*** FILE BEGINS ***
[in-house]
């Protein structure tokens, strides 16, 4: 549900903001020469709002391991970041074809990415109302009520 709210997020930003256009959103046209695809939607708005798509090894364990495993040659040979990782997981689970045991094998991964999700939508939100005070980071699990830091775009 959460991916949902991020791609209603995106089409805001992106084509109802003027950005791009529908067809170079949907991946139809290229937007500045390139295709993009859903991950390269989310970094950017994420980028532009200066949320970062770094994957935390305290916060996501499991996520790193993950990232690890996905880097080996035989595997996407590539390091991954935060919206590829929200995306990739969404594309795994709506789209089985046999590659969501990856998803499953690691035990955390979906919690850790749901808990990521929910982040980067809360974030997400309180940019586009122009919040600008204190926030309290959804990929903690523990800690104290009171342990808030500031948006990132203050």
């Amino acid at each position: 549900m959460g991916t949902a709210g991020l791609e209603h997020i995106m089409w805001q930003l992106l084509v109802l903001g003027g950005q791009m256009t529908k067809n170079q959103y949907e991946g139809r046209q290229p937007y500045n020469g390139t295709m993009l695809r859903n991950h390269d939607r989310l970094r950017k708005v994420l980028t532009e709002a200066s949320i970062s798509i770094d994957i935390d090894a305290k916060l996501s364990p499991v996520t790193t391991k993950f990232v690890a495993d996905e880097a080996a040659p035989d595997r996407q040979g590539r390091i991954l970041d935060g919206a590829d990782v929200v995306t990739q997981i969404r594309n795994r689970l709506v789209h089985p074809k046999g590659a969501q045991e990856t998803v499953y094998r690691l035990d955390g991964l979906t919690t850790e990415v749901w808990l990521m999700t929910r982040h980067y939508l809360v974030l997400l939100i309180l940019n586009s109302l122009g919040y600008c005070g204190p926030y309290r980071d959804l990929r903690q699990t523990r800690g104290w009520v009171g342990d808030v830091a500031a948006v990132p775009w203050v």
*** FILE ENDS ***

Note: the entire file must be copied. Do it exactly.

[in-house]
């Protein structure tokens, strides 16, 4: 549900903001020469709002391991970041074809990415109302009520 709210997020930003256009959103046209695809939607708005798509090894364990495993040659040979990782997981689970045991094998991964999700939508939100005070980071699990830091775009 959460991916949902991020791609209603995106089409805001992106084509109802003027950005791009529908067809170079949907991946139809290229937007500045390139295709993009859903991950390269989310970094950017994420980028532009200066949320970062770094994957935390305290916060996501499991996520790193993950990232690890996905880097080996035989595997996407590539390091991954935060919206590829929200995306990739969404594309795994709506789209089985046999590659969501990856998803499953690691035990955390979906919690850790749901808990990521929910982040980067809360974030997400309180940019586009122009919040600008204190926030309290959804990929903690523990800690104290009171342990808030500031948006990132203050």
């Amino acid at each position: 549900m959460g991916t949902a709210g991020l791609e209603h997020i995106m089409w805001q930003l992106l084509v109802l903001g003027g950005q791009m256009t529908k067809n170079q959103y949907e991946g139809r046209q290229p937007y500045n020469g390139t295709m993009l695809r859903n991950h390269d939607r989310l970094r950017k708005v994420l980028t532009e709002a200066s949320i970062s798509i770094d994957i935390d090894a305290k916060l996501s364990p499991v996520t790193t391991k993950f990232v690890a495993d996905e880097a080996a040659p035989d595997r996407q040979g590539r390091i991954l970041d935060g919206a590829d990782v929200v995306t990739q997981i969404r594309n795994r689970l709506v789209h089985p074809k046999g590659a969501q045991e990856t998803v499953y094998r690691l035990d955390g991964l979906t919690t850790e990415v749901w808990l990521m999700t929910r982040h980067y939508l809360v974030l997400l939100i309180l940019n586009s109302l122009g919040y600008c005070g204190p926030y309290r980071d959804l990929r903690q699990t523990r800690g104290w009520v009171g342990d808030v830091a500031a948006v990132p775009w203050v």